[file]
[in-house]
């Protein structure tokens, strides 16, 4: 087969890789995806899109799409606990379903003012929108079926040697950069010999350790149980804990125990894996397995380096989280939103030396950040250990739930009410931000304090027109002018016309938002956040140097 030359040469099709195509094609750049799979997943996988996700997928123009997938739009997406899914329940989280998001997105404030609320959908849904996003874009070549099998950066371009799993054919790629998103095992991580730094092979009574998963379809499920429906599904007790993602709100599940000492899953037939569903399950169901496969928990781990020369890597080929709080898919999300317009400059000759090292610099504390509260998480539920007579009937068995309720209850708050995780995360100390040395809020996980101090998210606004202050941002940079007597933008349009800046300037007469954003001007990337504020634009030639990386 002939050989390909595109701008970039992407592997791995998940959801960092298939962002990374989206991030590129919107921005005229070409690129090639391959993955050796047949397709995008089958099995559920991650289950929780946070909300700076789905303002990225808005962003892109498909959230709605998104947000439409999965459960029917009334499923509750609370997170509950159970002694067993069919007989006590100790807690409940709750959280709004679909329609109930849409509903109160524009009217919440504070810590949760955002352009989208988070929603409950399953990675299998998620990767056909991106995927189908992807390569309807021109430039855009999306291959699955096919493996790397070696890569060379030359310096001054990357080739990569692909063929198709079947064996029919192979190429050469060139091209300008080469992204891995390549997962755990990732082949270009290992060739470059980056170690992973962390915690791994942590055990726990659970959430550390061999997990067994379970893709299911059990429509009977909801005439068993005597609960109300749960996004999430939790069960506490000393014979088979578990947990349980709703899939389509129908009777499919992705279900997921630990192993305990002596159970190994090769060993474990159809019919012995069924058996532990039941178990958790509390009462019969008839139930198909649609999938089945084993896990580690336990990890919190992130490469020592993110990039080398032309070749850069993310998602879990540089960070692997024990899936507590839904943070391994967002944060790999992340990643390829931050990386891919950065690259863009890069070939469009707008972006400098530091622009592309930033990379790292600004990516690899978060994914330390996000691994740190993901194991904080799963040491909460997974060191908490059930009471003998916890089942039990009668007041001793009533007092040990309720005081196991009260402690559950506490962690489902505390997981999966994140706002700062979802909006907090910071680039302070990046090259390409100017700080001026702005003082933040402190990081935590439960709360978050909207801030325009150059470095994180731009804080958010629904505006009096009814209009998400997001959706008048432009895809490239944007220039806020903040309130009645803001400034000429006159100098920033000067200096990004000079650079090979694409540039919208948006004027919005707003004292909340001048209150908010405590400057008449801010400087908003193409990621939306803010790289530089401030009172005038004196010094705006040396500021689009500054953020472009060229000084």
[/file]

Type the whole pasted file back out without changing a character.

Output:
[in-house]
């Protein structure tokens, strides 16, 4: 087969890789995806899109799409606990379903003012929108079926040697950069010999350790149980804990125990894996397995380096989280939103030396950040250990739930009410931000304090027109002018016309938002956040140097 030359040469099709195509094609750049799979997943996988996700997928123009997938739009997406899914329940989280998001997105404030609320959908849904996003874009070549099998950066371009799993054919790629998103095992991580730094092979009574998963379809499920429906599904007790993602709100599940000492899953037939569903399950169901496969928990781990020369890597080929709080898919999300317009400059000759090292610099504390509260998480539920007579009937068995309720209850708050995780995360100390040395809020996980101090998210606004202050941002940079007597933008349009800046300037007469954003001007990337504020634009030639990386 002939050989390909595109701008970039992407592997791995998940959801960092298939962002990374989206991030590129919107921005005229070409690129090639391959993955050796047949397709995008089958099995559920991650289950929780946070909300700076789905303002990225808005962003892109498909959230709605998104947000439409999965459960029917009334499923509750609370997170509950159970002694067993069919007989006590100790807690409940709750959280709004679909329609109930849409509903109160524009009217919440504070810590949760955002352009989208988070929603409950399953990675299998998620990767056909991106995927189908992807390569309807021109430039855009999306291959699955096919493996790397070696890569060379030359310096001054990357080739990569692909063929198709079947064996029919192979190429050469060139091209300008080469992204891995390549997962755990990732082949270009290992060739470059980056170690992973962390915690791994942590055990726990659970959430550390061999997990067994379970893709299911059990429509009977909801005439068993005597609960109300749960996004999430939790069960506490000393014979088979578990947990349980709703899939389509129908009777499919992705279900997921630990192993305990002596159970190994090769060993474990159809019919012995069924058996532990039941178990958790509390009462019969008839139930198909649609999938089945084993896990580690336990990890919190992130490469020592993110990039080398032309070749850069993310998602879990540089960070692997024990899936507590839904943070391994967002944060790999992340990643390829931050990386891919950065690259863009890069070939469009707008972006400098530091622009592309930033990379790292600004990516690899978060994914330390996000691994740190993901194991904080799963040491909460997974060191908490059930009471003998916890089942039990009668007041001793009533007092040990309720005081196991009260402690559950506490962690489902505390997981999966994140706002700062979802909006907090910071680039302070990046090259390409100017700080001026702005003082933040402190990081935590439960709360978050909207801030325009150059470095994180731009804080958010629904505006009096009814209009998400997001959706008048432009895809490239944007220039806020903040309130009645803001400034000429006159100098920033000067200096990004000079650079090979694409540039919208948006004027919005707003004292909340001048209150908010405590400057008449801010400087908003193409990621939306803010790289530089401030009172005038004196010094705006040396500021689009500054953020472009060229000084």